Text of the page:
Sixteen cadets from the City University of New York’s Reserve Officers’ Training Corps became Army second lieutenants during a virtual commissioning ceremony June 5.
“America’s greatest generations are built on the strength of its strongest citizens – its men and women who serve in the armed forces,” said Maj. Gen. Mark Palzer, commanding general of the U.S. Army Reserve’s 99th Readiness Division, during pre-recorded keynote remarks. “Today, we celebrate the continued legacy of honorable service being carried on by our current generation of men and women in uniform.”
One young man continuing this legacy is 2nd Lt. Samuel Quintero, a City College of New York student who received his commission through the CUNY ROTC program along with 15 of his fellow cadets.
“There’s something special about CUNY ROTC,” said Quintero, a native of Malverne, Long Island. “Every single cadet that I worked with, they were there for a purpose. Without their commitment, without their participation in the program, I would never have learned this much about leadership, this much about myself, and as much about the military that I have over these four years.”
Quintero said he has had the desire to serve since he was a teenager.
“I’ve always been interested in being able to improve someone else’s situation, no matter how small,” said Quintero, who will serve at the Farmingdale Armed Forces Reserve Center in Long Island. “Back in ninth grade, I started thinking about careers I would want to do once I graduated, and I wanted to do something that had to do with service to people.
“I found ROTC on campus the first week (of college),” he continued. “I was interested, so I made a deal with my parents that I would try it out for one semester, and the rest is history.”
Quintero, who is also graduating from the City College of New York as an international studies major with a concentration in culture and communications, wants to serve people in his civilian career as well.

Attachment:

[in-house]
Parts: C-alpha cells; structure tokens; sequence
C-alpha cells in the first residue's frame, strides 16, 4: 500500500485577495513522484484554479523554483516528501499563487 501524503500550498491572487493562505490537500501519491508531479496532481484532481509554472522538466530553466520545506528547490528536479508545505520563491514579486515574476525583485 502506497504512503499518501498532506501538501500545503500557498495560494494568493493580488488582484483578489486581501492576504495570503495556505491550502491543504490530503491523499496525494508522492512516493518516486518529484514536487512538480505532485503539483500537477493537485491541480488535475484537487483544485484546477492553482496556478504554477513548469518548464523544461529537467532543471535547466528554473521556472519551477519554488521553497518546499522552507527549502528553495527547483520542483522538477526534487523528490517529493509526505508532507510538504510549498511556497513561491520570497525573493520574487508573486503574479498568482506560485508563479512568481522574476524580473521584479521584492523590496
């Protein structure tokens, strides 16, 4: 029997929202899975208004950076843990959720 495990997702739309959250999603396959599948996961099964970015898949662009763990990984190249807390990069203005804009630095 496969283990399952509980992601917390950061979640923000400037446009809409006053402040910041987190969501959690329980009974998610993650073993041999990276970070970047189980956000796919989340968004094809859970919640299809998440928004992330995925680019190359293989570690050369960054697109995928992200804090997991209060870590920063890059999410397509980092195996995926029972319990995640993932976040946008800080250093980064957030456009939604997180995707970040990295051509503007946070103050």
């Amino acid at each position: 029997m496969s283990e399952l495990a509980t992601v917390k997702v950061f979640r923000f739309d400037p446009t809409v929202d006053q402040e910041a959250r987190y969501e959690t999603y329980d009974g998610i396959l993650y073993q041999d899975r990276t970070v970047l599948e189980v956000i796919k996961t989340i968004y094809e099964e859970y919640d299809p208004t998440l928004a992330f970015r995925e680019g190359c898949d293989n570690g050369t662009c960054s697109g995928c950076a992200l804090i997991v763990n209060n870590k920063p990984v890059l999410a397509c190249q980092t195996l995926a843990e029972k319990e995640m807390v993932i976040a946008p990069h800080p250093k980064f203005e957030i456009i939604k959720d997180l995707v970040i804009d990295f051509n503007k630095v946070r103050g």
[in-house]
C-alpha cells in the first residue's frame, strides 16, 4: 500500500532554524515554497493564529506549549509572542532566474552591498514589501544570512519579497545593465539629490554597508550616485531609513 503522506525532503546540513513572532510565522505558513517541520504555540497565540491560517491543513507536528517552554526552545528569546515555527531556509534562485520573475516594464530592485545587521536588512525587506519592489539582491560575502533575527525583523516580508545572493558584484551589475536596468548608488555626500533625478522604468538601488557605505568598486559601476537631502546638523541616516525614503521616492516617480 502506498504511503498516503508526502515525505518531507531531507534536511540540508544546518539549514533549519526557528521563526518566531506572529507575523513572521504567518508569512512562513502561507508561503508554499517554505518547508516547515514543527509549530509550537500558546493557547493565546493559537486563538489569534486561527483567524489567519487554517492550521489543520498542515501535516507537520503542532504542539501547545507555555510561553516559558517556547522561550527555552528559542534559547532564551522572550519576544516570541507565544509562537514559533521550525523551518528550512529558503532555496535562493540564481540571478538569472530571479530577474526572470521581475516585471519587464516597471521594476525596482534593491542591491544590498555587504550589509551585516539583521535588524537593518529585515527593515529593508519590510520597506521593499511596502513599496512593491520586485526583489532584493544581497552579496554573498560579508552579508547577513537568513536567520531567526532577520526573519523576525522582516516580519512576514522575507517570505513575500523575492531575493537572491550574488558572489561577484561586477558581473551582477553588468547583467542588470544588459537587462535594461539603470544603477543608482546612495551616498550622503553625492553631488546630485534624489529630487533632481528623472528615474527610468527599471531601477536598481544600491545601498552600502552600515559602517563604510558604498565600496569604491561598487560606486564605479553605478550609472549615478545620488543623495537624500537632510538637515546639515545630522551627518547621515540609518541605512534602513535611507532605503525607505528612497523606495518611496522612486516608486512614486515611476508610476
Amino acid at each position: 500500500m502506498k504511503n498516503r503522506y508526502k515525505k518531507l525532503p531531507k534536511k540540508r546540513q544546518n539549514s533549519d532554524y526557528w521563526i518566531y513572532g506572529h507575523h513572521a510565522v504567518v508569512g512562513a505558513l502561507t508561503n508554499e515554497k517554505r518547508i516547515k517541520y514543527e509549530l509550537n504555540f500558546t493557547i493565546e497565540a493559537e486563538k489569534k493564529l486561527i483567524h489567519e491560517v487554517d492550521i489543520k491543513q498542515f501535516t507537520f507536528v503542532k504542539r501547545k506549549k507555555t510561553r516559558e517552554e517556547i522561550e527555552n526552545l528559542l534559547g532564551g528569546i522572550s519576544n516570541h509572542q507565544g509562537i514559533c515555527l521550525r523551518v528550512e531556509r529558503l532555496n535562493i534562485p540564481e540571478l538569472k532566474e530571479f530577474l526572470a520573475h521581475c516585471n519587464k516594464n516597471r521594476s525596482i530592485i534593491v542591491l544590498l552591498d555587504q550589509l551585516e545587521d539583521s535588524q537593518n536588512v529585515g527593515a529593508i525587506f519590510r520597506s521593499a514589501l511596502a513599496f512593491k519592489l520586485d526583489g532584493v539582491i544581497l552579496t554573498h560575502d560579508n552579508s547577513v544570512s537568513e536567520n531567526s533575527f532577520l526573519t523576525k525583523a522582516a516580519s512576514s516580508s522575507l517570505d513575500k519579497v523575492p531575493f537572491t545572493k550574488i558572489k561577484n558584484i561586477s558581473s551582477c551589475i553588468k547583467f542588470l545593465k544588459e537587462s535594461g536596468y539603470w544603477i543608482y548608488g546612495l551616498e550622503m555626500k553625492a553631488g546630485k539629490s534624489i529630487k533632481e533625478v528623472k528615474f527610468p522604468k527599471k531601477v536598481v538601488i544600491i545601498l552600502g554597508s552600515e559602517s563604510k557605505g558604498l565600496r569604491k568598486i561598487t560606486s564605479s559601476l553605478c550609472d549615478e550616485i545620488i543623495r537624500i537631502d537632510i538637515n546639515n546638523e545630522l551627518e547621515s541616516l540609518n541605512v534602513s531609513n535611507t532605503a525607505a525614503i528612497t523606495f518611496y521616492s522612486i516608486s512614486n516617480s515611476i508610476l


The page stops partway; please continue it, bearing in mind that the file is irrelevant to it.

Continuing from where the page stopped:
“I want to work with organizations that provide social services, human services to people with disabilities, people suffering from financial struggles, organizations that work with veterans – basically, any group that has a special need,” he explained.
Being part of an ROTC program in a large city presents unique challenges according to Quintero, who said he often had to wake up between 3 and 4 a.m. in order to walk a mile to the local bus stop and travel to Queens for physical training.
“I was surprised by how committed cadets could be – having to wake up early in the morning and take the train, having to take all their equipment. I had some friends who would have to work the night shift and then go straight to training,” he said. “They always showed up and gave 100 percent.”
Giving 100 percent is something with which Quintero is very familiar, according to Lt. Col. Nichole Drakeford, professor of military science at CUNY.
“Cadet Quintero was my first choice for the ‘Empire Battalion’s’ commander position,” said Drakeford in a June 2 interview. “He is mature beyond his years, yet he is able to relate to his peers and mentor when necessary.
“Within just a few class sessions, it became obvious that Cadet Quintero was a hard worker, an avid learner and open to the opportunities that the Army had to offer him,” Drakeford continued. “Cadet Quintero was called upon by cadre and numerous students to support missions and critical ROTC events and programs.
“While continuing to do well in academic studies, Cadet Quintero remained actively involved in several student activities, was a mentor for the underclassmen of the ROTC program, and volunteered countless hours to ensure the success of the ROTC program,” she added. “He continues to be an outstanding leader, and he has a bright future in the military.”
For more information about CUNY’s ROTC program, visit https://www.cuny.edu/about/university-resources/army-rotc/.